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This Year’s Dancers of the Plains Focus on the Ponca

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Long before Nebraska statehood, the river valleys and Plains of the region supported tribes that both hunted buffalo and farmed for its livelihood. Since 2009, the Great Platte River Road Archway--a Nebraska-based cultural museum in Kearney, Neb.—has found a way not only to bring these tribes home but also to make them feel welcome with “Dancers of the Plains.”

“Our overall purpose of this event is to ask tribes to come and teach about their culture,” said Ronnie O’Brien, the museum’s director of cultural education. “Especially these first four years, it’s been bringing tribes back home to neutral ground where they can perform how they want to, according to their rules of dance. It’s really their event. They bring their artists, their food vendors, and they come back here to dance and perform on their home land.”

This year’s event, focusing on the Ponca people of both Nebraska and Oklahoma, will take place June 15-16 on the GPRRA’s museum grounds, 3060 East 1st in Kearney, Neb. This year’s Dancers of the Plains will take place prior to the National Congress of American Indians’ Mid Year Conference, June 17-20 in nearby Lincoln.

The annual event focuses on an alternating guest tribe, with the inaugural gathering’s invitation extended to the Pawnee Nation, who had been removed to Oklahoma in three phases in the years 1873-1875. The original event was originally meant for an exhibition of 16 dancers. However, in between the planning and the performance date, the event grew. 155 Pawnee made the trip, with tribes still remaining in Nebraska there to welcome them.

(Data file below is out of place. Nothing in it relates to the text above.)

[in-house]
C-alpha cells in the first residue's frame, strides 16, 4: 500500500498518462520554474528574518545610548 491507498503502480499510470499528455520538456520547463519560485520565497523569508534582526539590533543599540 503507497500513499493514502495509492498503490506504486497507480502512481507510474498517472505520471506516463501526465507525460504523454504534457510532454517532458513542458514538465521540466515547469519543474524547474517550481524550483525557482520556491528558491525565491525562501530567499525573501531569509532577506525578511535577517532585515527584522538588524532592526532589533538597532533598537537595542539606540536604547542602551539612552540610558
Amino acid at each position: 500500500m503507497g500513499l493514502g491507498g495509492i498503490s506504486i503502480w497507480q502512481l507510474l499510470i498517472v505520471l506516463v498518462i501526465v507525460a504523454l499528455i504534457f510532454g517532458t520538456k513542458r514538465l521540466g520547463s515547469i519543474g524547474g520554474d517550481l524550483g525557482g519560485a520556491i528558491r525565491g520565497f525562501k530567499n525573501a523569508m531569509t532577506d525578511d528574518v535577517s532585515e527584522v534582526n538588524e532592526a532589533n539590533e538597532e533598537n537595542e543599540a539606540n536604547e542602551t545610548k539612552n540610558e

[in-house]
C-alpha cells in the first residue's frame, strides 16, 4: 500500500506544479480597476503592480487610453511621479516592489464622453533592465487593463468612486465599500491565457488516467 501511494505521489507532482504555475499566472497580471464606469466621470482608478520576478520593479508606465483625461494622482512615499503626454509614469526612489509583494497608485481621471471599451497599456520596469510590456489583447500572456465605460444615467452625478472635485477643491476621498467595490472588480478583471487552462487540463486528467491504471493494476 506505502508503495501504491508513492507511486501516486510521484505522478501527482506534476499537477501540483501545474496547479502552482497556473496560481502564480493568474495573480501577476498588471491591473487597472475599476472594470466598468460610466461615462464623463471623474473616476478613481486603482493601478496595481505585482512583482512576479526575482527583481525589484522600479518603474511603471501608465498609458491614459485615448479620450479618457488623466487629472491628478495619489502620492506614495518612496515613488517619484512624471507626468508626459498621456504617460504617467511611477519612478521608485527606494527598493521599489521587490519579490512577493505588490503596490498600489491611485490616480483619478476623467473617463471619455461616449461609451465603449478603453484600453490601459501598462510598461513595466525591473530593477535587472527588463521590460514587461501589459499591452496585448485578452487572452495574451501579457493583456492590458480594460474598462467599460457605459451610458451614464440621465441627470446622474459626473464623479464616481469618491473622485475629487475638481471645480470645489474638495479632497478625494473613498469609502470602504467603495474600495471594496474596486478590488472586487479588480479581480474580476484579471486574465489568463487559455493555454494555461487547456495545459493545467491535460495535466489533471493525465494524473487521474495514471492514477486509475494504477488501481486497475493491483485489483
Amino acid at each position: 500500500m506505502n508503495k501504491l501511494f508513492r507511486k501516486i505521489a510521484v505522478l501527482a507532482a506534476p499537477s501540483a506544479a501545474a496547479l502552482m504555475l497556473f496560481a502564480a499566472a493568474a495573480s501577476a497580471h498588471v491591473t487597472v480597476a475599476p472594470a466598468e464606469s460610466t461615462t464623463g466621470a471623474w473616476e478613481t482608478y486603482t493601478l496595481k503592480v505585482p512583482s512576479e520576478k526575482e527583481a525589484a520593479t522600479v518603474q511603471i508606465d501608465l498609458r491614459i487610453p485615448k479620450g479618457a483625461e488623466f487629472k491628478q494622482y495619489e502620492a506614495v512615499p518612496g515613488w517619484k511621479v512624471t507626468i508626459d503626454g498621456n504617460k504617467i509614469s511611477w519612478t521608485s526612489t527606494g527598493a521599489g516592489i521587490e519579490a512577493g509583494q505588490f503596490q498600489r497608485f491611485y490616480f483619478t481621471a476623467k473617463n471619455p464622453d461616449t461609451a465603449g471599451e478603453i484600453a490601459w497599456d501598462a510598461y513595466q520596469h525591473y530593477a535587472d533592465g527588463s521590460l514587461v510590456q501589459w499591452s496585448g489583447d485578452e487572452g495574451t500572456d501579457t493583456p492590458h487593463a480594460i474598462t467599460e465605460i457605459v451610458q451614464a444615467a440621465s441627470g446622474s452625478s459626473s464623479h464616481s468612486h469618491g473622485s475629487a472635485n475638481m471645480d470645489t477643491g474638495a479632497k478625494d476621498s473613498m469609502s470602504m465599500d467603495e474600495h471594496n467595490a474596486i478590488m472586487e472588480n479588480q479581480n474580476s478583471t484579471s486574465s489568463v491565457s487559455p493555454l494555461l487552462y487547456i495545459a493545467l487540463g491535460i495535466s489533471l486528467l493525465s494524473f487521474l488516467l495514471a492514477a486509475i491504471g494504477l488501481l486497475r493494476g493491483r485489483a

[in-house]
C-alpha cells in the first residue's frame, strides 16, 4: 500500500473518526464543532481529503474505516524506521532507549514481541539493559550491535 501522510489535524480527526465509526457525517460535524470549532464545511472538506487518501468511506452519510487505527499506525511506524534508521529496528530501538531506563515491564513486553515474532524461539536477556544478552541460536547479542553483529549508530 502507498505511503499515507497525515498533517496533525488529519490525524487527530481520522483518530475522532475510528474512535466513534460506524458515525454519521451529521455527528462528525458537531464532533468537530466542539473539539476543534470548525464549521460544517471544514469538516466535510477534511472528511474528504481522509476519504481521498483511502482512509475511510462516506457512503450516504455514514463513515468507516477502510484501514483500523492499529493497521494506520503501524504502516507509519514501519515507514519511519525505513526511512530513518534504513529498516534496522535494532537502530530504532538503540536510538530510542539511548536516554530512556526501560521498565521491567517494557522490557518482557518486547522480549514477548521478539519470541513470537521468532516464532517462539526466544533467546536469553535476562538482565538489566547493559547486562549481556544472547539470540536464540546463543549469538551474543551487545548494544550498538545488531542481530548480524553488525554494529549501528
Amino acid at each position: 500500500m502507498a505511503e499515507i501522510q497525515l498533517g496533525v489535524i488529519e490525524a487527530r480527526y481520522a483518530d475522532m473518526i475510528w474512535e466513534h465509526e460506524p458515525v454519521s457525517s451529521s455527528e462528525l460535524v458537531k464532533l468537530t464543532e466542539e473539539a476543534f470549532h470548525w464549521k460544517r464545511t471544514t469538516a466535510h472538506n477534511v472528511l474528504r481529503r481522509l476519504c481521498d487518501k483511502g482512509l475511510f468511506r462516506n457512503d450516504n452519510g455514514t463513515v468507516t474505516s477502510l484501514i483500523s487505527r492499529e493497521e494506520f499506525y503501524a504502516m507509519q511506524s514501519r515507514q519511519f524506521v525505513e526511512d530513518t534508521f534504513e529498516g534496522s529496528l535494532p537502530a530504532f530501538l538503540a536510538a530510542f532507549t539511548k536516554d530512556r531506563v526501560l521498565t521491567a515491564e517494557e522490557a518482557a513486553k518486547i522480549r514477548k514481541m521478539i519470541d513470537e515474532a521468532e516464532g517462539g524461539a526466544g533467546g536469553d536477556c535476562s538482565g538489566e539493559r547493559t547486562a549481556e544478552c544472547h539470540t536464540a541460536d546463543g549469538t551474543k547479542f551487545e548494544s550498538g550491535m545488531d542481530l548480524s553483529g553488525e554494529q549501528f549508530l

“As soon as it was over, people started asking, ‘What are you going to do next?’” said O’Brien. “We decided then to invite other tribes that were from Nebraska and no longer live in Nebraska. In 2010, we invited the Arikara Tribe down from North Dakota, which split from the Pawnee about 300-400 years ago. Those two tribes got together again for the event through grants and sponsorships again. Through the support of our community and grants, we’re able to put on this event and bring tribes here at no cost to them.”

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In the months prior to the Arikara’s homecoming, tribal members from both the Pawnee and the Arikara met to construct an earth lodge, the traditional home for both people. In 2011, the Otoe-Missouria Tribe, who had been removed to Oklahoma by 1881, was the invited guest. This year focuses on the Ponca, whose tribal homelands are now in both Nebraska and Oklahoma. Ponca removal to Oklahoma began in 1877. However, the Ponca leader Standing Bear, along with several other Ponca, made a trip to Nebraska in order to bury Standing Bear’s son. By winning the monumental court case Standing Bear v. Crook, those Ponca who traveled with Standing Bear were allowed to remain in Nebraska, thus eventually creating two federally recognized Ponca tribal governments.

According to Dawna Ourada with the museum’s education and programming, the Ponca homecoming will include games of shinny—a Ponca version of stickball—between the Oklahoma and Nebraska Ponca youth; handgame exhibitions; demonstrations of Ponca usage of traditional corn; and color sheets that feature Ponca appliqué ribbon designs and the matching of the colors using Ponca language.

Ourada also said that the Ponca dance exhibitions will take place from 1-3 p.m. on both Friday and Saturday. Friday’s dances will emphasize explanations of both the dances and the regalia worn by the dancers.

As to why people should attend Dancers of the Plains, O’ Brien said that it is welcoming to the invited tribal members and all who attend.

“They talk about their culture,” O’Brien said about each year’s invited tribes. “They explain their dances. They explain regalia. They explain about their history in Nebraska and who they are as a tribe today. It’s a tremendous learning experience. It’s more interactive. It’s very relaxed and very welcoming for the tribal members. Every year when it is over, I come away with a feeling that I know these people. I know these tribal members who came here. They come and want to do their absolute best to show their culture and to show their appreciation for what it is that we’re doing.”